Cremation Services - What You Need to Know
The cremation process
The cremation process refers to the method of transforming a deceased person's body into ashes through intense heat. In the UK, the cremation process is the most popular option, with roughly 78% of people opting for this, offering an alternative to traditional burial methods. This article will explain the cremation process in the UK, offering insight into each step.
What is cremation?
Cremation is a method used to turn the body of a deceased person into ashes using high heat. In this process, the body is placed in a cremation chamber where it is exposed to temperatures typically between 1400 and 1800 degrees Fahrenheit. This intense heat rapidly reduces the body to bone fragments and ashes in a few hours.
The cremation process provides an alternative to the traditional burial, and the resulting ashes can be kept, scattered, or buried according to the wishes of the deceased or their family.
The step-by-step cremation process
Before the cremation process begins, several steps are taken to prepare the body. The preparation often starts with cleaning and dressing the body. Families can choose clothing or items they want their loved ones to wear. This choice reflects personal or religious preferences.
Next, any medical devices, like pacemakers, are removed because they can be hazardous at high temperatures. Jewellery and other personal items are also usually removed. How is a body prepared for cremation depends on whether there will be a viewing. If so, embalming might be considered, although it's not necessary for cremation. Without a viewing, the body is typically placed in a refrigeration unit until the cremation.
The body is then placed in a coffin or a combustible container, ready for the cremation chamber.
The actual cremation process begins with a ceremony, which can be tailored to the family’s wishes. This might include readings, music, or a moment of silence. What happens at a cremation varies, but usually involves a final goodbye before the body is taken to the cremation chamber.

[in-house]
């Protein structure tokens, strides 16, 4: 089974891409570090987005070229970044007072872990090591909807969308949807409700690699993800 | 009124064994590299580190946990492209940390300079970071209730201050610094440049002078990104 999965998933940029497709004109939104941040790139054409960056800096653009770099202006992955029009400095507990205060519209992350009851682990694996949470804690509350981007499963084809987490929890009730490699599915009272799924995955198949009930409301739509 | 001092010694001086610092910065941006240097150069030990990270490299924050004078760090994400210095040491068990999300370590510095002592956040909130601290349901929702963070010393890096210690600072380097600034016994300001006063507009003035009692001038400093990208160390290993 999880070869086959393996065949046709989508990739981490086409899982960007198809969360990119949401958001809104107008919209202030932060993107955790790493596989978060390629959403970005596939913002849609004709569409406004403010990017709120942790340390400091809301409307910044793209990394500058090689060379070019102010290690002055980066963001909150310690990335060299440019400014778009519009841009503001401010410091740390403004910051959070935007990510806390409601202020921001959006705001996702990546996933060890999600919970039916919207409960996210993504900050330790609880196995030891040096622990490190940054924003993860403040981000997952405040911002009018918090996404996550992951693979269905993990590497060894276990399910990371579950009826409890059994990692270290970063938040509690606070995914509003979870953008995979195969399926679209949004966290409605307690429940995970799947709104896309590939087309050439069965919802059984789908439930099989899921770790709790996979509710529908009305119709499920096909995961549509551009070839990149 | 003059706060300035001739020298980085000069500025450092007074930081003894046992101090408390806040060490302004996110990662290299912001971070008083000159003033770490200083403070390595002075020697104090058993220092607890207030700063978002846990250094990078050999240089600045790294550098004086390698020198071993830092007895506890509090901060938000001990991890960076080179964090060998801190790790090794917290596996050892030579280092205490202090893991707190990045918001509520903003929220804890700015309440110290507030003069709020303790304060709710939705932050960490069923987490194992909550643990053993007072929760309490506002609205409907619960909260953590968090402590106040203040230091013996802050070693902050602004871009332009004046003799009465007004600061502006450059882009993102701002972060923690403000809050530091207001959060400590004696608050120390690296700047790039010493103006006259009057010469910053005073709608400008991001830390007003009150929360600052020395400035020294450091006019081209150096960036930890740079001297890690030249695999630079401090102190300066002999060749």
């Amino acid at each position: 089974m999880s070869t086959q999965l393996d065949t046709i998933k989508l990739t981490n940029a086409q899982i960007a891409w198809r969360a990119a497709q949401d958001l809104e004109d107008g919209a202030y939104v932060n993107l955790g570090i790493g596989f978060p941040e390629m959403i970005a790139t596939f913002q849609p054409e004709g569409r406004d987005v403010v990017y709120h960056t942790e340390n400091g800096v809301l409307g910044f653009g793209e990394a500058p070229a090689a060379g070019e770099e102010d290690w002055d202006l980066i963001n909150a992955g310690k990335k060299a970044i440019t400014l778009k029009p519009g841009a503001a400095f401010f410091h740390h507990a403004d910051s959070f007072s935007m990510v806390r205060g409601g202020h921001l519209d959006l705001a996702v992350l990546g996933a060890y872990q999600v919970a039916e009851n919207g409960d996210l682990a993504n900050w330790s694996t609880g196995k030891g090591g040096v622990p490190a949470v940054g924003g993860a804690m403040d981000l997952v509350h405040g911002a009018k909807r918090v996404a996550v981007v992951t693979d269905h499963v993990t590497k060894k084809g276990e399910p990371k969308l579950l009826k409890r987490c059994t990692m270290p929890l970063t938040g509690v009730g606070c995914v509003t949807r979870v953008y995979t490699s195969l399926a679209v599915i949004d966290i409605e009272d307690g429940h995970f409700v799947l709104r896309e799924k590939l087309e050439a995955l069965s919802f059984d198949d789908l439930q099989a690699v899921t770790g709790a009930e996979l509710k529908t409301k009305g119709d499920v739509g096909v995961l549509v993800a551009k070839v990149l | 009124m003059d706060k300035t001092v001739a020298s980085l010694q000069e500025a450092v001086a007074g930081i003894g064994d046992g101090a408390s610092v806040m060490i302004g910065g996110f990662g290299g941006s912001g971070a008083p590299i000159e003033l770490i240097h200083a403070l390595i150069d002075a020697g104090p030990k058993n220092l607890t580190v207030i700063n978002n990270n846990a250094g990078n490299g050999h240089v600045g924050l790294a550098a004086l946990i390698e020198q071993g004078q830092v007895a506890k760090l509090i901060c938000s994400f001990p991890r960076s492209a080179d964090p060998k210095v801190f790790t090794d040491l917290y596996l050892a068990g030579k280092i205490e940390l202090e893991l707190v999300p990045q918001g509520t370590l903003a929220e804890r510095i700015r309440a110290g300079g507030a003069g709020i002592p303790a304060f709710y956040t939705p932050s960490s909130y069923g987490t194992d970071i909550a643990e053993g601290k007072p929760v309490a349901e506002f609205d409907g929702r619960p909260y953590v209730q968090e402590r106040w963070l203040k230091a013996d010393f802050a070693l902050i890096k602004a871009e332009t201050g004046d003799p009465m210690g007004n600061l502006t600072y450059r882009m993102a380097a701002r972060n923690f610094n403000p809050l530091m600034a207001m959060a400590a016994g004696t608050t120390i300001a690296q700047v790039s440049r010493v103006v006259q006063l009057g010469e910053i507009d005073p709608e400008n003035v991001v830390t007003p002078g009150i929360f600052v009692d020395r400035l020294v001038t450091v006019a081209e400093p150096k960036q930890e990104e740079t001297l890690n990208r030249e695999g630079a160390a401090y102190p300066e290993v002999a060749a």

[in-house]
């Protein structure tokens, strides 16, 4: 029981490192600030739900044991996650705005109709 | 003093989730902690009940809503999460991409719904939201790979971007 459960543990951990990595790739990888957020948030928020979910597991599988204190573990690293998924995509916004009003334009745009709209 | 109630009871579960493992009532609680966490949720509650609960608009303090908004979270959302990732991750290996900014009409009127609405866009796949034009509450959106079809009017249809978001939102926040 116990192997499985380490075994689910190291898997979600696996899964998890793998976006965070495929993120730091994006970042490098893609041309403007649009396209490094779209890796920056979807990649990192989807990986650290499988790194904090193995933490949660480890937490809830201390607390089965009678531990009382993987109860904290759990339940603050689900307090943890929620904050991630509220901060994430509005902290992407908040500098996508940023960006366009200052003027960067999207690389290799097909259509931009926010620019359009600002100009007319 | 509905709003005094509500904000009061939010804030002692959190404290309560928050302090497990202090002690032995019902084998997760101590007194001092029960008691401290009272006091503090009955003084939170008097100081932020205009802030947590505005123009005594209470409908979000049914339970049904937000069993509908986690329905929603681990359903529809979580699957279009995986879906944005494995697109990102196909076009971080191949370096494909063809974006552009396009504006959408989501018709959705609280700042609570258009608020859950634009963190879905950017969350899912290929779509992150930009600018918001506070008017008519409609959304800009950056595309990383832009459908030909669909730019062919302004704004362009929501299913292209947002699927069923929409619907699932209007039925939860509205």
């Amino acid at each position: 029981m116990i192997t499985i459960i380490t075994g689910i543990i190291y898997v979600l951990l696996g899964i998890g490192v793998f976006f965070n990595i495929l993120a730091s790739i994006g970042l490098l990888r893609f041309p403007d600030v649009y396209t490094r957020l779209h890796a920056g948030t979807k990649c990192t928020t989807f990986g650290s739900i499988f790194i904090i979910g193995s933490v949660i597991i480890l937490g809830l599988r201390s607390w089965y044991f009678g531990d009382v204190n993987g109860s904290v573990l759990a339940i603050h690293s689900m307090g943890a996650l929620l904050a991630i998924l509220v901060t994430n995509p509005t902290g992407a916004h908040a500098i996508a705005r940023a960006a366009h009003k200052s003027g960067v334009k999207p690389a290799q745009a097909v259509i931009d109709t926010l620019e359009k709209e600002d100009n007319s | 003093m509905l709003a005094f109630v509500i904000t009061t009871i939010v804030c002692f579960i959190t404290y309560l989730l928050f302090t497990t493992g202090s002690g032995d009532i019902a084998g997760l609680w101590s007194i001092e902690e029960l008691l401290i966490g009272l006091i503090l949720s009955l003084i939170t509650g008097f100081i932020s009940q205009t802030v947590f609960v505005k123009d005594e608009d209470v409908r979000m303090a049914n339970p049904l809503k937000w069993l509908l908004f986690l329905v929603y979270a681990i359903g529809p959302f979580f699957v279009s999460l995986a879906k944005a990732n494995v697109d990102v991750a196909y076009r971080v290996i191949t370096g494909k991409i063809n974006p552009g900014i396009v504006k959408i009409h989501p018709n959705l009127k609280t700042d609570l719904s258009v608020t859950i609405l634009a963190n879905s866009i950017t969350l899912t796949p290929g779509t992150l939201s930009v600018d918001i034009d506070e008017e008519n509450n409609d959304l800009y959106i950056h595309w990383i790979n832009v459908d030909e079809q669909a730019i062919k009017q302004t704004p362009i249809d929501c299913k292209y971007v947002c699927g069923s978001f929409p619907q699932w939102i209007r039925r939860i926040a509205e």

The cremation takes about 1 to 3 hours, depending on the size of the body and the type of cremation chamber used. How long does it take to cremate a body can vary, but families are generally informed about the expected timeline.
After the cremation, the cremated remains are collected and processed into finer ashes. These ashes are then transferred to a temporary container, unless the family has chosen a specific urn.
The family decides what to do with the cremated ashes. Options include keeping them in an urn at home, scattering them in a meaningful place, or burying them in a cemetery. Some families also divide the ashes among several small keepsake urns or jewellery, allowing multiple members to keep a part of their loved ones close.
Identification and safety protocols
A key aspect of the process of cremation involves strict identification and safety protocols.
This ensures that every process step is handled with the utmost respect and care for the deceased. Initially, the body is tagged with identification, which is rigorously checked at multiple stages of the cremation process. This system prevents any mix-up and maintains the integrity of the process.
Safety is also a top priority. Crematoriums follow stringent guidelines to ensure staff safety and the environment. This includes the proper handling and storage of the body, the removal of medical devices like pacemakers, and the careful operation of the cremation chamber to avoid any hazards.
The environmental impact of cremation is an important consideration. Eco-friendly cremation options are becoming increasingly popular as people seek more sustainable choices. These options may include using biodegradable urns or choosing a cremation chamber that operates more efficiently and with lower emissions.
Some crematoriums also implement greener technologies to reduce the carbon footprint of the cremation process. This can involve filtering systems to minimise airborne pollutants. Additionally, families can contribute to environmental conservation by choosing to scatter ashes in nature-friendly ways or by selecting memorial options that support natural habitats, like tree-planting ceremonies.
Types of cremation services
Various cremation services are available in the UK, catering to different preferences and needs. The traditional cremation service includes a ceremony before the cremation, allowing family and friends to gather and pay their respects. Depending on the family's beliefs, this can be religious or non-religious.